Indian Journal of Public Administration

Publisher:
Sage Publications, Inc.
Publication date:
2021-08-12
ISBN:
0019-5561

Latest documents

  • Book review: Dhananjay Rai, M.K. Gandhi: Poorna Swaraj, Constructive Programme: Its Meaning and Place
  • Book review: Abhishek Choudhary, Vajpayee: The Ascent of the Hindu Right 1924–1977

    Abhishek Choudhary, Vajpayee: The Ascent of the Hindu Right 1924–1977. Pune: Picador, 2023, 432 pp., ₹899.

  • Book review: Uddipana Goswami, Conflict and Reconciliation: Politics of Ethnicity in Assam

    Uddipana Goswami, Conflict and Reconciliation: Politics of Ethnicity in Assam. India: Routledge, 2014, 223 pp., ₹695, ISBN 978-0-415-71113-5.

  • Covid-19 Vaccination: An Attitude Analysis of Global Users of Social Media Towards Government Communication
  • Indic Education in Pre-Colonial India

    School education in pre-colonial India was universal and inclusive. Children of every caste and class, at an average age of 5 years, attended schools. The elementary school teaching consisted of three universal subjects: akshara (script) gyan, bhasha (language) gyan and arithmetic. The fourth subject varied from regions to regions: it was moral–civic education to skill education. The education was in the mother tongue. The higher education was in medium of Sanskrit. After the arrival of Muslim rulers, Persian became the alternative language of instruction, and there was a change in the course curriculum. The Muslim students were compulsorily taught the Quran, and the medium of instruction was Persian. Students interested in higher academics and research had wide number of subjects to study—grammar, philosophy, medicine and others. These students were called Brahmins, and based on their professional skills, they were designated as acharyas, upadhyaya, mukhopadhyay and so forth. The technical skills and the knowledge required constant upgradation as India was the hub of the pre-colonial economy, the ‘land of desire’. This knowledge and skill had also made her the ‘land of wisdom’. That’s how Hegel used to address about India in his class rooms in 1820s in Germany.

  • Curriculum and NEP 2020: Perspectives and Inter-connections

    There cannot be a more appropriate time for infusing the education system of India with flexibility, innovativeness and quality. National Education Policy (NEP), 2020, is a step in this direction which emphasises on inclusiveness, equity and quality with a clear focus on the attainment of learning outcomes. NEP 2020 promotes the adoption of learner-centric education which develops critical thinking, creativity and problem-solving skills and discourages rote learning methods. An effective education policy relies on strong curricular foundations for optimum results. An enriched curriculum should be rooted in India’s diverse culture, knowledge systems and traditions embracing local knowledge and cultural practices, on the one hand, and at the same time, should incorporate the modern-day learning perspectives developed by the curriculum theorists over the last century. This article analyses the idea of curriculum as conceived by different learning perspectives and how NEP 2020 draws inferences from them.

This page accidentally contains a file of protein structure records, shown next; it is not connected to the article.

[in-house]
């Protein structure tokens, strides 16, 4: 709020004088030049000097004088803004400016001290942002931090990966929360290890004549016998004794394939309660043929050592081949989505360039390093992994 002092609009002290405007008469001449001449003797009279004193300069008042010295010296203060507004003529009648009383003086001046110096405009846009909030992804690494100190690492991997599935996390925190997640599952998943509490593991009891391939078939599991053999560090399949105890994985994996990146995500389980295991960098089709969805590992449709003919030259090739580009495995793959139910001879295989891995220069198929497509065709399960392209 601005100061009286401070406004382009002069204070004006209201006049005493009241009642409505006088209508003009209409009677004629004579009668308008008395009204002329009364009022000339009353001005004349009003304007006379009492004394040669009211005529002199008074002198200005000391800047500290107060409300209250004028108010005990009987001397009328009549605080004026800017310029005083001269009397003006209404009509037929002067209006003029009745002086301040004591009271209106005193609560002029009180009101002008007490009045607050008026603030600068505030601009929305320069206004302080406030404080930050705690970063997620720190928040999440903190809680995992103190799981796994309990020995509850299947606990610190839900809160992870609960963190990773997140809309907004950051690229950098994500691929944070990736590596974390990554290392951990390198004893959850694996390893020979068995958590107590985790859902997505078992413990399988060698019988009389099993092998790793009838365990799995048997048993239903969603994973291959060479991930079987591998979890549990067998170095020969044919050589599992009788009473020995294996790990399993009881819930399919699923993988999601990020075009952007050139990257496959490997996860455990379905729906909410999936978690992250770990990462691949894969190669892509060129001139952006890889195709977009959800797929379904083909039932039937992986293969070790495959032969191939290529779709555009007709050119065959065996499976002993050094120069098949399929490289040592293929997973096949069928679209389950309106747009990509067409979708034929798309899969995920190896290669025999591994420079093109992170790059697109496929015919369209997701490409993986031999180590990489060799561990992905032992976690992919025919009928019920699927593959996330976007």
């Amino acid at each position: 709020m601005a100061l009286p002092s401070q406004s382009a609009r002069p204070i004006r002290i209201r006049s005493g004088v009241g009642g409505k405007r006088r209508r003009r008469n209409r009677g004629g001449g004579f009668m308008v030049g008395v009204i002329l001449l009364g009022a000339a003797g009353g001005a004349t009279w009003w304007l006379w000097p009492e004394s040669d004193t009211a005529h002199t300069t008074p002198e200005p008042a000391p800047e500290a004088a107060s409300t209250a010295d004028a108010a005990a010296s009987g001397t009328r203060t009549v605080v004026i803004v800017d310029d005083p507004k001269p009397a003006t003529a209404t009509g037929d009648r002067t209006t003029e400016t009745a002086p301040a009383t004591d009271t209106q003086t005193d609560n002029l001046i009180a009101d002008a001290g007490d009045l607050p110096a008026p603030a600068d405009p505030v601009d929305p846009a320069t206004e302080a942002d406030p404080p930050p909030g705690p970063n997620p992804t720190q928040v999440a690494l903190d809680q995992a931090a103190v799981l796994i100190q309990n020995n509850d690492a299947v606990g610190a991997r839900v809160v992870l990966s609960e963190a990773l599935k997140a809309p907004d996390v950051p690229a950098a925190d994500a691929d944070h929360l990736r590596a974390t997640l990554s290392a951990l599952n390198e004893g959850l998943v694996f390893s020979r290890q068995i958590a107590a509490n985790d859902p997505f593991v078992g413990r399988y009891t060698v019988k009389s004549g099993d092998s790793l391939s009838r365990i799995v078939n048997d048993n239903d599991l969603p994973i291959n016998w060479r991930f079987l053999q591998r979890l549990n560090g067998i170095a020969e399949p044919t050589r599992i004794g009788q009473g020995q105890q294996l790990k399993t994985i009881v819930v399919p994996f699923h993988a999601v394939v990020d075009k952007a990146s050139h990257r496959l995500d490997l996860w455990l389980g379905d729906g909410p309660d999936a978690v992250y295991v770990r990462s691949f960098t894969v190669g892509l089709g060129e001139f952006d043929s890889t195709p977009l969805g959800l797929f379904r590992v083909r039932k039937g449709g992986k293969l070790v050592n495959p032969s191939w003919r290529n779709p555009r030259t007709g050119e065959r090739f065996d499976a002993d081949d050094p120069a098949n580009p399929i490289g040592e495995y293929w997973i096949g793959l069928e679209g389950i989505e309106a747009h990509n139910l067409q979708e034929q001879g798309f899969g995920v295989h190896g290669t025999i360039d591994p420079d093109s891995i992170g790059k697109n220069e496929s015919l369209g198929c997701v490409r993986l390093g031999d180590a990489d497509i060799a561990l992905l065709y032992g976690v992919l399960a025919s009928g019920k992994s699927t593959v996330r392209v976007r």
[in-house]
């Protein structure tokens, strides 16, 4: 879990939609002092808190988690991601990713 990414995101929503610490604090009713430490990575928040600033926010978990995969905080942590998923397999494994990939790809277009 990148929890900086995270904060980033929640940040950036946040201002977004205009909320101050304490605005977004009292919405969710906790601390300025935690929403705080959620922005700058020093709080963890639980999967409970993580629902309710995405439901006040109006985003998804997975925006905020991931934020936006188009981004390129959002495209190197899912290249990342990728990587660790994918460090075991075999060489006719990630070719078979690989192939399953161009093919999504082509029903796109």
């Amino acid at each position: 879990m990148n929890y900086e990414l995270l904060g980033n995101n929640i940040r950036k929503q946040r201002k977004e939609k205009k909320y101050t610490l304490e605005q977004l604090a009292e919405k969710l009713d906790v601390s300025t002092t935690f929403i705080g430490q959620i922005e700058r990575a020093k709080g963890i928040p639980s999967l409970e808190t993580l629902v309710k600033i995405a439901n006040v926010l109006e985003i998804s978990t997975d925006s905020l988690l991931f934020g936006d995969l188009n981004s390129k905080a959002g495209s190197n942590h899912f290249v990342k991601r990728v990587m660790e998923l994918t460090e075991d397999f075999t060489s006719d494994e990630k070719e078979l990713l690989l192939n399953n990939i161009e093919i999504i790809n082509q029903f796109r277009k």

• Book review: S. Narayan, The Dravidian Years: Politics and Welfare in Tamil Nadu

    S. Narayan, The Dravidian Years: Politics and Welfare in Tamil Nadu. New Delhi: Oxford University Press, 2018, 262 pp., ₹550 (Hardcopy).

  • Editorial
  • Book review: Nilmadhab Mohanty, Political Economy of Mining in India

    Nilmadhab Mohanty, Political Economy of Mining in India. New Delhi: Har-Anand Publications Pvt Ltd, 2017, 240 pp., ₹695 (Hardcover).

  • Environmental Governance at Crossroads: Civil Society’s Fight Against Industrial Pollution in Kathua Industrial Area, Jammu and Kashmir

    As a key stakeholder within the domain of environmental governance, civil society influences the actions and outcomes of regulatory mechanisms and organisations, in addition to the state, market and communities. The research article attempts to understand the influence civil society exerts in addressing the environmental concerns of three village panchayats in Kathua district, Jammu and Kashmir, by studying the case of industrial pollution caused by Kathua Industrial Area. Issues like severity and impact of pollution on the affected population, awareness, participation and role of the civil society, and the ways in which the affected population negotiates with the problem of industrial pollution are analysed. It is found that civil society is unable to exert bottom-up pressure in influencing policy actions and outcomes in the study area. The reasons behind such an inability and the measures required to make civil society a reckoning force in environmental governance are also discussed in the article.

Featured documents

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